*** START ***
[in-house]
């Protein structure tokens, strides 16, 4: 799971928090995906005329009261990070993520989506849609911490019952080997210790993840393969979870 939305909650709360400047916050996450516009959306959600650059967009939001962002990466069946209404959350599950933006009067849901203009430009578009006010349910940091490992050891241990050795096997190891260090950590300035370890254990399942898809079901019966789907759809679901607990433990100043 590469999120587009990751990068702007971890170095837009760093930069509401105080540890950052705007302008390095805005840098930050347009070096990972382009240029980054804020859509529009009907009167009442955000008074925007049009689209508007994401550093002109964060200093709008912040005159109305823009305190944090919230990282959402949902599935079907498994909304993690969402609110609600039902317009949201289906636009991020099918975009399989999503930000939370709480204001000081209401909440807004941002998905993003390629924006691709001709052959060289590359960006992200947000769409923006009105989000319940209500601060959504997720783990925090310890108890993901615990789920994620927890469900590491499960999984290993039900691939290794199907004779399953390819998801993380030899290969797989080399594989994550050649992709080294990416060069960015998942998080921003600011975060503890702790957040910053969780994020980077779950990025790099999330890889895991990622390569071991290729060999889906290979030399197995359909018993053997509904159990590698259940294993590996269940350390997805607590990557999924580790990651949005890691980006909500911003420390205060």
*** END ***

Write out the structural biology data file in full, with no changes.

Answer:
[in-house]
């Protein structure tokens, strides 16, 4: 799971928090995906005329009261990070993520989506849609911490019952080997210790993840393969979870 939305909650709360400047916050996450516009959306959600650059967009939001962002990466069946209404959350599950933006009067849901203009430009578009006010349910940091490992050891241990050795096997190891260090950590300035370890254990399942898809079901019966789907759809679901607990433990100043 590469999120587009990751990068702007971890170095837009760093930069509401105080540890950052705007302008390095805005840098930050347009070096990972382009240029980054804020859509529009009907009167009442955000008074925007049009689209508007994401550093002109964060200093709008912040005159109305823009305190944090919230990282959402949902599935079907498994909304993690969402609110609600039902317009949201289906636009991020099918975009399989999503930000939370709480204001000081209401909440807004941002998905993003390629924006691709001709052959060289590359960006992200947000769409923006009105989000319940209500601060959504997720783990925090310890108890993901615990789920994620927890469900590491499960999984290993039900691939290794199907004779399953390819998801993380030899290969797989080399594989994550050649992709080294990416060069960015998942998080921003600011975060503890702790957040910053969780994020980077779950990025790099999330890889895991990622390569071991290729060999889906290979030399197995359909018993053997509904159990590698259940294993590996269940350390997805607590990557999924580790990651949005890691980006909500911003420390205060």